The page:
Understanding the learning experiences of first year Science students is an important step towards creating classroom settings that support them.
That’s why faculty members, postdoctoral fellows, graduate students and staff members in the Faculty of Science came together for the inaugural First-Year Experience Science Education Symposium at UBC, a day-long workshop focused on developing high quality teaching practices and learning environments and better understanding how to create positive learning environments.
“The Faculty of Science has shown incredible leadership in learning more about their first-year students, resources available to them on campus to help them thrive, and how to build student resiliency and wellbeing,” says Patty Hambler, Director of Student Wellbeing Promotion.
The Symposium, championed by Karen Smith (Lecturer, Microbiology and Immunology), also gave attendees the opportunity to share best practices in first year instruction, network with colleagues from a variety of departments within the Faculty of Science and to collaborate on developing strategies to help students succeed in the classroom.
Science student Gurshabad Singhera talks about his experiences as a first year student.
The Faculty of Science has committed to exploring opportunities to support and enhance student wellbeing. With support from the Student Wellbeing Promotion team, they have identified key priority areas to focus on and are working towards embedding wellbeing into their departmental culture, policies and practices, including teaching methods.
“The Faculty of Science has really recognized the important role that instructors play in not only promoting student learning, but their health and wellbeing as well. Faculty members have been incredibly proactive about working to build capacity to support student wellbeing,” says Sarah Joose, Wellbeing Promotion Strategist who works closely with the Faculty of Science to identify opportunities to promote wellbeing in learning environments.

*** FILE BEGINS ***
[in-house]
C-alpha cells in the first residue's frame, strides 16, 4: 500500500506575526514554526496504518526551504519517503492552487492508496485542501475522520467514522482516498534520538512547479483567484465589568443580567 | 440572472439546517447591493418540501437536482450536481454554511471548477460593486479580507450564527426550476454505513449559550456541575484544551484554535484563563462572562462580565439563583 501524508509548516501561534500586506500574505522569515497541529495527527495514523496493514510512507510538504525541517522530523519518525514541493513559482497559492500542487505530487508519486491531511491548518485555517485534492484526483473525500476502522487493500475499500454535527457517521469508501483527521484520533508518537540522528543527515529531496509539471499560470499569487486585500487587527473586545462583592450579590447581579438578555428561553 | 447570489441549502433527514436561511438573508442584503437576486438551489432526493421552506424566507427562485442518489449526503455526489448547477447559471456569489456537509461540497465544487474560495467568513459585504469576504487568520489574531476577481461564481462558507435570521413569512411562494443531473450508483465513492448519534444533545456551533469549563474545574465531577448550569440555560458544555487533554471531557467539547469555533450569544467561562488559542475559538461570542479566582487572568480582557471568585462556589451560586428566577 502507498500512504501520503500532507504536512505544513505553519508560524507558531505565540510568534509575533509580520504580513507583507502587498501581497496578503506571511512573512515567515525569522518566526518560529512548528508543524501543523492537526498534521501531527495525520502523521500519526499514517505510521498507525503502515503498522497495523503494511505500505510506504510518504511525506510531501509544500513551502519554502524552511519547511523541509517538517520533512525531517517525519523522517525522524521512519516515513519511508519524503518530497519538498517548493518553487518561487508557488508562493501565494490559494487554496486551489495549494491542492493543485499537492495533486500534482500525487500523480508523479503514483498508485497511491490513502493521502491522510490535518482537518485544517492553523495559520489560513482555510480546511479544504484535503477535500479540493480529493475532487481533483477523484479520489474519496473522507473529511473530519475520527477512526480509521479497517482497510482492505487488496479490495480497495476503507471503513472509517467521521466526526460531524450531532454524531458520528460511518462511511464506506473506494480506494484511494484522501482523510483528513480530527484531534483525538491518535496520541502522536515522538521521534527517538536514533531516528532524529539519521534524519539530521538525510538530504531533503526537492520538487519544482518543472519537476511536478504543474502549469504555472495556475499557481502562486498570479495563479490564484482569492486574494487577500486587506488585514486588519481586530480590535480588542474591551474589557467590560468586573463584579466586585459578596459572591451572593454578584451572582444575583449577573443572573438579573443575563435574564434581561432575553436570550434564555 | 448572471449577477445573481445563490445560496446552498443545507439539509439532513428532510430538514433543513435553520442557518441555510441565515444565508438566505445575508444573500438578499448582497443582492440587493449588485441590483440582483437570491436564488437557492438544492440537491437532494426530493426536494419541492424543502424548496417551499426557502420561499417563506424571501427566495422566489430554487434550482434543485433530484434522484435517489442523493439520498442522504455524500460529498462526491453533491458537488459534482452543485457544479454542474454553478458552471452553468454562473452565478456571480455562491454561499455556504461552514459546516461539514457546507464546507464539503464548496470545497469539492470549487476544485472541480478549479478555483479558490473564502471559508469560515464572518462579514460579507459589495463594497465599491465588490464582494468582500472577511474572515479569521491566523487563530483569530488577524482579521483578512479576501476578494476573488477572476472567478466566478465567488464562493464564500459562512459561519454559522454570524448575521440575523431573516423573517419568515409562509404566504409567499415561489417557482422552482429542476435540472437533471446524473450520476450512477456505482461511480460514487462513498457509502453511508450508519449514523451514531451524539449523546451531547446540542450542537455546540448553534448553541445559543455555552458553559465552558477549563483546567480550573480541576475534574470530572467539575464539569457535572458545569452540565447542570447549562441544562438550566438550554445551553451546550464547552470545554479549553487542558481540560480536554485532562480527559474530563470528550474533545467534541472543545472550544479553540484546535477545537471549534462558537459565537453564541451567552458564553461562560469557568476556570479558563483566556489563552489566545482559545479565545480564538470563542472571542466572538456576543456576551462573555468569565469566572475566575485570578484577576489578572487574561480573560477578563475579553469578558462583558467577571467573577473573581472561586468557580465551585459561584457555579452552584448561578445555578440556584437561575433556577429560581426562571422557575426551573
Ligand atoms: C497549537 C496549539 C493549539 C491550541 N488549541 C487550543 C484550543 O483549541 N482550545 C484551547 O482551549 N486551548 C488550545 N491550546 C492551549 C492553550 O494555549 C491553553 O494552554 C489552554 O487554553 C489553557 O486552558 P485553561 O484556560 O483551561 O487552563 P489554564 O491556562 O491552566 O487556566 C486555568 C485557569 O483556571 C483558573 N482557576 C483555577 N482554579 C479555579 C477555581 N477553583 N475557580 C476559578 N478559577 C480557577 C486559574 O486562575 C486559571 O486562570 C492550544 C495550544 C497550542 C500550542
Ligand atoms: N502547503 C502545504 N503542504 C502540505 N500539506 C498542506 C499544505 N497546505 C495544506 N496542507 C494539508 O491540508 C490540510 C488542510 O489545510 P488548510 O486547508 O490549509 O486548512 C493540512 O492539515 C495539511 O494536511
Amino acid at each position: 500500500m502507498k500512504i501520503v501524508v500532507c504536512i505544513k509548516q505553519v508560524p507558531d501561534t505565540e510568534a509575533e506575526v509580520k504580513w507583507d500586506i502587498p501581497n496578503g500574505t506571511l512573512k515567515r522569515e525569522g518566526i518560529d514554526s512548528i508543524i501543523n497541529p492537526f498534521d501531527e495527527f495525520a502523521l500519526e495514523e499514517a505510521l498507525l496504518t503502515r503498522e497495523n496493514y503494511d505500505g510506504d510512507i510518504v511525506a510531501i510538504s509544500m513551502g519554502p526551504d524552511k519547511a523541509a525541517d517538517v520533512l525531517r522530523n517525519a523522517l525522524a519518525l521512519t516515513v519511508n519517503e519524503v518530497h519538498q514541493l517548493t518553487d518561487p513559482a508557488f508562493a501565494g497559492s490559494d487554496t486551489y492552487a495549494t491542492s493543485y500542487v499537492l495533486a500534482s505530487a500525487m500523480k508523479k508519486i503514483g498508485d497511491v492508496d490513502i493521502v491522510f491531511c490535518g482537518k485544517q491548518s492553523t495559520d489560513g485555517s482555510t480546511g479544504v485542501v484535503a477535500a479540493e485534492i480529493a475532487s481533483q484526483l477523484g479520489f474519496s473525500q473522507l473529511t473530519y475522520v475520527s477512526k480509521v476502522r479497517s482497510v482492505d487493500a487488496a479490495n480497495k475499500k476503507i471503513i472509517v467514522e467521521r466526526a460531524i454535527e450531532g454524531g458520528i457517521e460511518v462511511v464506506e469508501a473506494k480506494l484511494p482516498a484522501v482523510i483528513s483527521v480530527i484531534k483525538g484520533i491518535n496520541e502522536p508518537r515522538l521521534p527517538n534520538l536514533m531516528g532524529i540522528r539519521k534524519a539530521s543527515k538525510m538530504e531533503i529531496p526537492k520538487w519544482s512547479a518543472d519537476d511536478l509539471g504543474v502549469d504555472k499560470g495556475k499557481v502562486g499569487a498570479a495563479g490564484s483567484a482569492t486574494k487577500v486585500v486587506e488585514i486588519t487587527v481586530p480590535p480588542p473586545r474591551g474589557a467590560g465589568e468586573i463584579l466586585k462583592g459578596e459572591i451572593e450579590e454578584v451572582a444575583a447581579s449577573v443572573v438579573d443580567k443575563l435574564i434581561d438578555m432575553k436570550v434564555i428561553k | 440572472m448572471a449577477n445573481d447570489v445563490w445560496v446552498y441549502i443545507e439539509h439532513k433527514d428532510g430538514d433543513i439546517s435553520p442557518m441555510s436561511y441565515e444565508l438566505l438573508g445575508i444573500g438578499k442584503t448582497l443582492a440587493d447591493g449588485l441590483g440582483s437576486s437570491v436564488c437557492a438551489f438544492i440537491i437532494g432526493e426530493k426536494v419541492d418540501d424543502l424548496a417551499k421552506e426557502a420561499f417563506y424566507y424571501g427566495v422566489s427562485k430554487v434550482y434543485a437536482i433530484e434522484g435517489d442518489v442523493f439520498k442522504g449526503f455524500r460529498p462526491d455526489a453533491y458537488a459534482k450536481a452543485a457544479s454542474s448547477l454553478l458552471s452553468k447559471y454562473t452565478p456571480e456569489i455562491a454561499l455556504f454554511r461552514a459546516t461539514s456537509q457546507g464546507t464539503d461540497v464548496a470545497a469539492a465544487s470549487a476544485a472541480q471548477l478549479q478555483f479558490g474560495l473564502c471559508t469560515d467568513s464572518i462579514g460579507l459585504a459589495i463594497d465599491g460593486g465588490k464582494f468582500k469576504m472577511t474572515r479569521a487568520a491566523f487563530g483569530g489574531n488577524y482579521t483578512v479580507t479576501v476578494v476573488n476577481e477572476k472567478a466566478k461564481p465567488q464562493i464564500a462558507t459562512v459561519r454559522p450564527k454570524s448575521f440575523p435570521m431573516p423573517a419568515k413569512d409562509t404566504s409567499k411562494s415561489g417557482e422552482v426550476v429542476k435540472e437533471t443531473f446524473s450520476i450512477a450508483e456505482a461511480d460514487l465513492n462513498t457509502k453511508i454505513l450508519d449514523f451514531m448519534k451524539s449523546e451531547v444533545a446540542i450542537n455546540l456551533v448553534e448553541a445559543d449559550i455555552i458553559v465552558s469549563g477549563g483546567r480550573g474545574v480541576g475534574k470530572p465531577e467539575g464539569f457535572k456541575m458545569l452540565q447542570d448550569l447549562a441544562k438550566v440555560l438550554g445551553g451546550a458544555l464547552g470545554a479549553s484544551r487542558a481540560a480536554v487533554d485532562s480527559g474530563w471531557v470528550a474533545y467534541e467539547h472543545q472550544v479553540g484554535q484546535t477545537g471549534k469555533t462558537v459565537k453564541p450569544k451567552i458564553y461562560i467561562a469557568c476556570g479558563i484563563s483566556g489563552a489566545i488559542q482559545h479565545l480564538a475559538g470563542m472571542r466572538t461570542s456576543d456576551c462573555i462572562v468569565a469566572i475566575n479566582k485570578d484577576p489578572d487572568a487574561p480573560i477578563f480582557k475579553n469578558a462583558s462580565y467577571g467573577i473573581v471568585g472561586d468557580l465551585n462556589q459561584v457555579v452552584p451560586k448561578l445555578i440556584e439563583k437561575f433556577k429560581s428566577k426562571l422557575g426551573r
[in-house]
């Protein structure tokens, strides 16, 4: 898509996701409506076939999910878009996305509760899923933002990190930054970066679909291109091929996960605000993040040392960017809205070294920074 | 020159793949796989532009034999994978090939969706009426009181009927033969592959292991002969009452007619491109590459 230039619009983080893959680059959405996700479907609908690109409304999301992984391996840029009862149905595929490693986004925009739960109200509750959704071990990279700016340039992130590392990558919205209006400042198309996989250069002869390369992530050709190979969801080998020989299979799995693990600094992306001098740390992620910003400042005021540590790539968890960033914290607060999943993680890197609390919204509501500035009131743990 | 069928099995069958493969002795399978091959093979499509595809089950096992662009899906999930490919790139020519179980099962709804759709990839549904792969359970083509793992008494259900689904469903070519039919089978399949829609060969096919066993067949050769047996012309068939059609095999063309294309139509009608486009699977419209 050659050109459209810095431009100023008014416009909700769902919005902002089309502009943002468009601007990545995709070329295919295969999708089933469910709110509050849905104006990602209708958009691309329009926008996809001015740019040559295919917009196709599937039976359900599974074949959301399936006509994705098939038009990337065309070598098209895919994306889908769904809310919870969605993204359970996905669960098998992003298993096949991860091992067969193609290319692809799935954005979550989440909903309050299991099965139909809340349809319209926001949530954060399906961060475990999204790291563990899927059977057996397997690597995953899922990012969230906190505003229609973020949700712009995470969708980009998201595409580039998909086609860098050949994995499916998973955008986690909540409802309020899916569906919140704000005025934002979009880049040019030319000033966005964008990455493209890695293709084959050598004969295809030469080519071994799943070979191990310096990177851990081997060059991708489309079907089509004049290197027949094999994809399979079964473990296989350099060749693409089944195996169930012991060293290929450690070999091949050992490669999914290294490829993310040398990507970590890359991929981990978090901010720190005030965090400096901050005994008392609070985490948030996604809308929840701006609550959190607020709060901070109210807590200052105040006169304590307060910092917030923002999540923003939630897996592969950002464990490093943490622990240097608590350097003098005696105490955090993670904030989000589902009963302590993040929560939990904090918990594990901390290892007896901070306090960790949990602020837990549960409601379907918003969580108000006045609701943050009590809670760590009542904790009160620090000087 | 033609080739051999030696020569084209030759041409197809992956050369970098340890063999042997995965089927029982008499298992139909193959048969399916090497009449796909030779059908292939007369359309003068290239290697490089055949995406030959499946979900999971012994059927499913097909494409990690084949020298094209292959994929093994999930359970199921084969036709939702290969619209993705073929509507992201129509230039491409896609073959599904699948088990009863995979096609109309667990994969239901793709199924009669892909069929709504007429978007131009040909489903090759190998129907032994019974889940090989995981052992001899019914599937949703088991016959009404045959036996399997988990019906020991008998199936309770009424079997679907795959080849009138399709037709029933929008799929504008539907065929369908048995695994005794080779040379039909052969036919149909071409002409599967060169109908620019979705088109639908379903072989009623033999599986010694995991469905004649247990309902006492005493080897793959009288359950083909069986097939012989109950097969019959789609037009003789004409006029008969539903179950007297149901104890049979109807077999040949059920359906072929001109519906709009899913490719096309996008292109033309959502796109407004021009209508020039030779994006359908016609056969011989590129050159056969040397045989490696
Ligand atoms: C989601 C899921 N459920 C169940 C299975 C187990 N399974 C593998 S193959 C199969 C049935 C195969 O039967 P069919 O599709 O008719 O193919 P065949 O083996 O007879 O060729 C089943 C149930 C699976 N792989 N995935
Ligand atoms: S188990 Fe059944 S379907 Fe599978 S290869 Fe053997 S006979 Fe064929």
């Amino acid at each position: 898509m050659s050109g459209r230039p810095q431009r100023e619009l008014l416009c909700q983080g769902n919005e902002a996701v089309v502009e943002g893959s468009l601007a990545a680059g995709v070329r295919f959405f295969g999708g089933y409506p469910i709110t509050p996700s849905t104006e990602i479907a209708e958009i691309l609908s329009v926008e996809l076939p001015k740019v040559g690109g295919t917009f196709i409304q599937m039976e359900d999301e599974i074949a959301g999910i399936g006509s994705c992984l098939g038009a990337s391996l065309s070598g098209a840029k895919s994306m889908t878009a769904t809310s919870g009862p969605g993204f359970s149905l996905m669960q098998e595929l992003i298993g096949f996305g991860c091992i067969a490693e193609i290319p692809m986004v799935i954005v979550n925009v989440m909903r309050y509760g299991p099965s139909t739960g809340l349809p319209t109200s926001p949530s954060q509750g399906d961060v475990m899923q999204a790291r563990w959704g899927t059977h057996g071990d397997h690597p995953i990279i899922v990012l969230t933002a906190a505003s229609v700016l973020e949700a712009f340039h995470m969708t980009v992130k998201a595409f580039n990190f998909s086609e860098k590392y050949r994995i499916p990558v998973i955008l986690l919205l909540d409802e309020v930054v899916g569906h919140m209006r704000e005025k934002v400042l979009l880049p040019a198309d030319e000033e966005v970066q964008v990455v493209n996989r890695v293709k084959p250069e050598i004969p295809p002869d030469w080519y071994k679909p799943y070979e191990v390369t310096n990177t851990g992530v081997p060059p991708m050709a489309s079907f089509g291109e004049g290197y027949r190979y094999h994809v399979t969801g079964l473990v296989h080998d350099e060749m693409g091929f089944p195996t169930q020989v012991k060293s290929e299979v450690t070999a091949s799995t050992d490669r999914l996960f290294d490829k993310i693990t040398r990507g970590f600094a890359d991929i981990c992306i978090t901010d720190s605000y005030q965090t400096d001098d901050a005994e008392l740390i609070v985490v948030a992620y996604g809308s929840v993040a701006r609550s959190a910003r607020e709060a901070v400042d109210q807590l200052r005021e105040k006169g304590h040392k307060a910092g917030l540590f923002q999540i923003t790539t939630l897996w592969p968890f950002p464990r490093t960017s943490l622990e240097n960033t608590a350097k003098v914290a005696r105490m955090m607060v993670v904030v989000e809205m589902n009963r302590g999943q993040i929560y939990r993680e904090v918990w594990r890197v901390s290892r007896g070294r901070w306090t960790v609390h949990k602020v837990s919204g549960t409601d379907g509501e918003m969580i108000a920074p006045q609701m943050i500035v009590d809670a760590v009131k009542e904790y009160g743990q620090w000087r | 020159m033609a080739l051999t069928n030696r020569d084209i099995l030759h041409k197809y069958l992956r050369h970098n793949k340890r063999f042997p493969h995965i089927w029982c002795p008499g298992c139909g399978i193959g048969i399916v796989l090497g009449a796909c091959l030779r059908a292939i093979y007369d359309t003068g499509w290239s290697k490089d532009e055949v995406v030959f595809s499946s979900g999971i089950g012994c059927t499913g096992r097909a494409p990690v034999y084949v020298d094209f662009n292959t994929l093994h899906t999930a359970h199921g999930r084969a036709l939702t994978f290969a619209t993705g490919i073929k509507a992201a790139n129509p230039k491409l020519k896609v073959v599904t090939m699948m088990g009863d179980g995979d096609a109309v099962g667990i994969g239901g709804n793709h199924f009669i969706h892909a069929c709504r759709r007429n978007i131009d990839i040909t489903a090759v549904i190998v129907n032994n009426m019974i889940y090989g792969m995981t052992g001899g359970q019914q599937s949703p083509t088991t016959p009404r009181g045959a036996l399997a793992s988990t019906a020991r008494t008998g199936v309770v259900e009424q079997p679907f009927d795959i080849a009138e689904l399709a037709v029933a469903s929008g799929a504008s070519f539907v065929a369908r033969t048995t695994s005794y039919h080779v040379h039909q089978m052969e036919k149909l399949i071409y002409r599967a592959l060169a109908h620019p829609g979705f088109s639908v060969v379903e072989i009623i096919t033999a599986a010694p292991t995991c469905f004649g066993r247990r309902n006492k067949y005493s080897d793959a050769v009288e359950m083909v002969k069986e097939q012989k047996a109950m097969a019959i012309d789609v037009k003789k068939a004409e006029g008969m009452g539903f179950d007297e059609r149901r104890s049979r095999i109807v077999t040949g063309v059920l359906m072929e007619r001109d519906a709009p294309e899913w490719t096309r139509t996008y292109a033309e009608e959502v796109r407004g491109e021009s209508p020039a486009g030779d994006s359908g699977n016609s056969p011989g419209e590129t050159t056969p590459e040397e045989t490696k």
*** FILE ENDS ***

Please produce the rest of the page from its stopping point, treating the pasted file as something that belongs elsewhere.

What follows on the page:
In addition to working with the Student Wellbeing Promotion Team, the Faculty of Science has also been participating in an ongoing study, supported through the Teaching and Learning Enhancement Fund, to explore how teaching practices influence student mental health and wellbeing. The study, a joint effort with the Faculty of Arts is a multi-year project, that sought to identify specific teaching practices that are effective at both promoting learning and supporting student wellbeing. After initial data collection and analysis were completed, three clear themes for teaching practices that supporting student wellbeing in learning environments were apparent:
- Student wellbeing is enhanced when students are holistically supported.
- Student wellbeing and learning are supported when students feel a sense of connection and social belonging.
- Student wellbeing is supported when their learning (and motivation to learn) is supported.
In the upcoming year, the Student Wellbeing Promotion team will continue to work with the Faculty of Science to create resources for instructors to assist them in integrating these wellbeing-promoting practices into their teaching.
“It is wonderful to see just how passionate our faculty and staff are about setting students up for success,” says Hambler. “Hopefully we will continue to see more opportunities for collaboration and engagement like this across the university!”
Do you have a wellbeing example or research project to share?